64. Benjamini, Y.; Hochberg, Y. Controlling the false discovery rate: A practical and powerful approach to multiple testing. J. Royal Stat. Soc. Series B 1995, 57, 289–300. [Google Scholar]
  65. Hedges, L.V.; Gurevitch, J.; Curtis, P.S. The meta-analysis of response ratios in experimental ecology. Ecology 1999, 80, 1150–1156. [Google Scholar] [CrossRef]
  66. R Core Team (2013). R: A language and environment for statistical computing; R Foundation for Statistical Computing: Vienna, Austria, 2014; Available online: http://www.R-project.org/. (accessed on 4 October 2018).
  67. Richardson, D.M.; Pyšek, P. Fifty years of invasion ecology–the legacy of Charles Elton. Divers. Distrib. 2008, 14, 161–168. [Google Scholar] [CrossRef]
Figure 1. Percentage of studies that reported different experimental set-ups used to estimate grasshopper feeding preferences: (a) Types of the experimental environment used (CG: Common garden; GR: Greenhouse; Lab(S): Laboratory, clipped stems; Lab(L): Laboratory, clipped leaves); (b) type of plant material; (c) type of preference trial (Ch(Mix): Choice with a plant mixture; Ch(2): Choice with two plants; No-Ch: No-choice); (d) grasshopper life stage used; (e) general preference measurements (PD: Plant damage; GA: Grasshopper activity); and (f) grasshopper activity measurements (CS: Consumption; AM: Assimilation; G/P: Growth and performance).
Figure 1. Percentage of studies that reported different experimental set-ups used to estimate grasshopper feeding preferences: (a) Types of the experimental environment used (CG: Common garden; GR: Greenhouse; Lab(S): Laboratory, clipped stems; Lab(L): Laboratory, clipped leaves); (b) type of plant material; (c) type of preference trial (Ch(Mix): Choice with a plant mixture; Ch(2): Choice with two plants; No-Ch: No-choice); (d) grasshopper life stage used; (e) general preference measurements (PD: Plant damage; GA: Grasshopper activity); and (f) grasshopper activity measurements (CS: Consumption; AM: Assimilation; G/P: Growth and performance).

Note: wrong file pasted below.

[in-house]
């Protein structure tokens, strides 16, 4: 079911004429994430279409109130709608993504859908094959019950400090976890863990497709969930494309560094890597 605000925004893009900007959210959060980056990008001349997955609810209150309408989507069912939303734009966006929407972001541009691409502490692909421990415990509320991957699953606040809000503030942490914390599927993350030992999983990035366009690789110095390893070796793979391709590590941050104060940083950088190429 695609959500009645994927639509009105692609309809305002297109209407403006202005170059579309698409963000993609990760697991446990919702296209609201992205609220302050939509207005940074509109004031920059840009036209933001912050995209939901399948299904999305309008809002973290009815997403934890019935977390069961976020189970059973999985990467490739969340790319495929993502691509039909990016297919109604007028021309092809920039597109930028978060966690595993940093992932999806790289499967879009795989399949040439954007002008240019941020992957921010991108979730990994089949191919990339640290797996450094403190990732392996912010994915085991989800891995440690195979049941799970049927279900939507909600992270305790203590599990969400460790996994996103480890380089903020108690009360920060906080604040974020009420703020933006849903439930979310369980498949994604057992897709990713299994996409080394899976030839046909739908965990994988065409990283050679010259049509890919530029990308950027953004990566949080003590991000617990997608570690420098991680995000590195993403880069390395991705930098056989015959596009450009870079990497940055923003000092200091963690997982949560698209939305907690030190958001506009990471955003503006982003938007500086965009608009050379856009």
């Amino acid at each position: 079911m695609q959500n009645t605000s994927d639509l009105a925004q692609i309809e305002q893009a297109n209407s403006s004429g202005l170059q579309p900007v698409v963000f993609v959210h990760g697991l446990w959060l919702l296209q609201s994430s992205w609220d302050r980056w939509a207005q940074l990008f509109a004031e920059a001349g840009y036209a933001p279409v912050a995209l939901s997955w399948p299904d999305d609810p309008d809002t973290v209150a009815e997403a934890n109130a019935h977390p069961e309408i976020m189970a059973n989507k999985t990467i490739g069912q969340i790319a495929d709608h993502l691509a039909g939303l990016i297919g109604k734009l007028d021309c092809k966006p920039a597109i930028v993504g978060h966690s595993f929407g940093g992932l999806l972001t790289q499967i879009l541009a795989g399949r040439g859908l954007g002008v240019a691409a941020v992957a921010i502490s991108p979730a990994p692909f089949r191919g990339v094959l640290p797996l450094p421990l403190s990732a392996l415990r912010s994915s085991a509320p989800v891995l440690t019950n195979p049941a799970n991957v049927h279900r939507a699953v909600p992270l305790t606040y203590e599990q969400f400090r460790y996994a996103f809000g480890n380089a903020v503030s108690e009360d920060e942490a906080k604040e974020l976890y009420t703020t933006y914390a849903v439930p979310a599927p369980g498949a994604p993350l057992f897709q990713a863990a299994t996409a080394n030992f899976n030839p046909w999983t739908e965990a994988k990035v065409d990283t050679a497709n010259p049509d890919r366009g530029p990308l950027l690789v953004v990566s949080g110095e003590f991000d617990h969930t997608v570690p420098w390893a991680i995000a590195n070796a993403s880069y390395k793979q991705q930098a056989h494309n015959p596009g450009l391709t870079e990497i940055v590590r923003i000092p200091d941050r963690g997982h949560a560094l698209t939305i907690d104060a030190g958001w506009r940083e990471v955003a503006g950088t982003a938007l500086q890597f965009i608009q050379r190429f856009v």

Plants 07 00083 g001
Figure 2. Percentage of studies that reported different outcomes of the feeding trials with acridid grasshoppers: (a) Most preferred plants; (b) least preferred plants (NP: No preferences observed; NR: Preferences not reported).
Figure 2. Percentage of studies that reported different outcomes of the feeding trials with acridid grasshoppers: (a) Most preferred plants; (b) least preferred plants (NP: No preferences observed; NR: Preferences not reported).
Plants 07 00083 g002
Figure 3. Forest plot of grasshopper preferences for introduced plants by study. Random effects model: (I2 = 0%). Blue dots and horizontal bars represent data for the preference metric and 95% confidence intervals, respectively. The black diamond represents the summary effect. The studies and effect sizes are presented on the Y-axis and X-axis, respectively. Outcomes, 95% confidence intervals, and sample sizes for 55 studies included in the meta-analysis are provided in the supplementary material (Tables S4 and S5).